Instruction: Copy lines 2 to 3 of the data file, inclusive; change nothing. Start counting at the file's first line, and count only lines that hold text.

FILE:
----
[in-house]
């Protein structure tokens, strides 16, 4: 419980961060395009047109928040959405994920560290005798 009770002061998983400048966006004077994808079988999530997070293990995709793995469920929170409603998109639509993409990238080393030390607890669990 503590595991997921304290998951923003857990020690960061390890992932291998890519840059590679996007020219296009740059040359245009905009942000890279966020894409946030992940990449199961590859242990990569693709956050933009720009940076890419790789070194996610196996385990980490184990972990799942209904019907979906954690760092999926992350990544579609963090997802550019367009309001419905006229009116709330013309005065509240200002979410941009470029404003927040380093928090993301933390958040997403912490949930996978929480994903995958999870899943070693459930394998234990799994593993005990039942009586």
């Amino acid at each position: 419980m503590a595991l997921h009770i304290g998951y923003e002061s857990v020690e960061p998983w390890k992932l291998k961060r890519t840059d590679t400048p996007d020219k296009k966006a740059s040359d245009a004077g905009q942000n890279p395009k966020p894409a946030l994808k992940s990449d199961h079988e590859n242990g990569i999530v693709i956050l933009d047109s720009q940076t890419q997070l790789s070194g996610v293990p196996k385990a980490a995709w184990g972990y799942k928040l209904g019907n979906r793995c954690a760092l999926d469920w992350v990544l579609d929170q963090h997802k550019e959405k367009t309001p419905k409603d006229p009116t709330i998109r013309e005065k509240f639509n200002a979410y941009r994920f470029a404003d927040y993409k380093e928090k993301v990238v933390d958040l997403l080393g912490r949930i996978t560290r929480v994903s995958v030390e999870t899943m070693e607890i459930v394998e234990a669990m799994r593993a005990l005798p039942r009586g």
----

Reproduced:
């Protein structure tokens, strides 16, 4: 419980961060395009047109928040959405994920560290005798 009770002061998983400048966006004077994808079988999530997070293990995709793995469920929170409603998109639509993409990238080393030390607890669990 503590595991997921304290998951923003857990020690960061390890992932291998890519840059590679996007020219296009740059040359245009905009942000890279966020894409946030992940990449199961590859242990990569693709956050933009720009940076890419790789070194996610196996385990980490184990972990799942209904019907979906954690760092999926992350990544579609963090997802550019367009309001419905006229009116709330013309005065509240200002979410941009470029404003927040380093928090993301933390958040997403912490949930996978929480994903995958999870899943070693459930394998234990799994593993005990039942009586």
């Amino acid at each position: 419980m503590a595991l997921h009770i304290g998951y923003e002061s857990v020690e960061p998983w390890k992932l291998k961060r890519t840059d590679t400048p996007d020219k296009k966006a740059s040359d245009a004077g905009q942000n890279p395009k966020p894409a946030l994808k992940s990449d199961h079988e590859n242990g990569i999530v693709i956050l933009d047109s720009q940076t890419q997070l790789s070194g996610v293990p196996k385990a980490a995709w184990g972990y799942k928040l209904g019907n979906r793995c954690a760092l999926d469920w992350v990544l579609d929170q963090h997802k550019e959405k367009t309001p419905k409603d006229p009116t709330i998109r013309e005065k509240f639509n200002a979410y941009r994920f470029a404003d927040y993409k380093e928090k993301v990238v933390d958040l997403l080393g912490r949930i996978t560290r929480v994903s995958v030390e999870t899943m070693e607890i459930v394998e234990a669990m799994r593993a005990l005798p039942r009586g």